Cross-Equatorial Response to Middle-Latitude Forcing in a Zonally Varying Basic State

Peter J. Webster Division of Atmospheric Physics, C.S.I.R.O., Aspendale, Victoria Australia

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James R. Holton Department of Atmospheric Sciences, University of Washington, Seattle 98195

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Abstract

A nonlinear model based on the shallow water equations is used to study cross-equatorial propagation of forced waves in the presence of a longitudinally varying time-mean basic-state zonal wind field. It is found that global-scale planetary waves are unable to propagate past a critical latitude where the mean zonal wind speed vanishes. However, if the longitudinally-asymmetric basic state includes a “duet” in which the zonal winds are westerly, waves of zonal scale less than the zonal scale of the westerly duct may propagate from one hemisphere to the other even though the zonally-symmetric mean zonal wind remains easterly in the equatorial region. The amplitude of the response in one hemisphere to forcing in the opposite hemisphere increases strongly with the magnitude of the westerlies in the equatorial duct. The existence and annual variations of a westerly duct region in the upper troposphere in the eastern Pacific appear to account for some features of the low-frequency variability in the Northern Hemisphere.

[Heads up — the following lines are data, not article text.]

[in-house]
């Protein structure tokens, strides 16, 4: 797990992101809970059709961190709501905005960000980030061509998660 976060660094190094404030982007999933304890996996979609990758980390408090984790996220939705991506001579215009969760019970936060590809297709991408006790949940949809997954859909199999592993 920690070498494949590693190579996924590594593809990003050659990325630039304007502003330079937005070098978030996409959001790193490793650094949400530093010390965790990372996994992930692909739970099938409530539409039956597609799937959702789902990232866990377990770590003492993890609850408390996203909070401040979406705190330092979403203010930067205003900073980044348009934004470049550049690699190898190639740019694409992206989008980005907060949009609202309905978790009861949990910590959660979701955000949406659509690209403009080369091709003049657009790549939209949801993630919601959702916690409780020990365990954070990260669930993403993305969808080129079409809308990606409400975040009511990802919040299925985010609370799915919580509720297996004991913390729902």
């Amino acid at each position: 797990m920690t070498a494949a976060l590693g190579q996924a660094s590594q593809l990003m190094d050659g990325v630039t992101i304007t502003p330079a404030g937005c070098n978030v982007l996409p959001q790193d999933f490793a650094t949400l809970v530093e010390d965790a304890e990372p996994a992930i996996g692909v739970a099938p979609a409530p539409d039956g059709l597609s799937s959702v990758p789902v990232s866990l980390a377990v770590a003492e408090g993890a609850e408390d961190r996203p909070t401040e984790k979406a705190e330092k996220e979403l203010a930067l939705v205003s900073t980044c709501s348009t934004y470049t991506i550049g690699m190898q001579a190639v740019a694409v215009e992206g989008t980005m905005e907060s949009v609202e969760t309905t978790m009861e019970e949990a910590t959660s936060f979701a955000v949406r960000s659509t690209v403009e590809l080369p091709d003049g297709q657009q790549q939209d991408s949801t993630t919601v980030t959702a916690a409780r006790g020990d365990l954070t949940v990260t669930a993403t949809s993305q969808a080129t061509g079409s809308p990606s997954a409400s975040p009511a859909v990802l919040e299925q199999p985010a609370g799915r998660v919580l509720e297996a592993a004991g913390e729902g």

Abstract

A nonlinear model based on the shallow water equations is used to study cross-equatorial propagation of forced waves in the presence of a longitudinally varying time-mean basic-state zonal wind field. It is found that global-scale planetary waves are unable to propagate past a critical latitude where the mean zonal wind speed vanishes. However, if the longitudinally-asymmetric basic state includes a “duet” in which the zonal winds are westerly, waves of zonal scale less than the zonal scale of the westerly duct may propagate from one hemisphere to the other even though the zonally-symmetric mean zonal wind remains easterly in the equatorial region. The amplitude of the response in one hemisphere to forcing in the opposite hemisphere increases strongly with the magnitude of the westerlies in the equatorial duct. The existence and annual variations of a westerly duct region in the upper troposphere in the eastern Pacific appear to account for some features of the low-frequency variability in the Northern Hemisphere.

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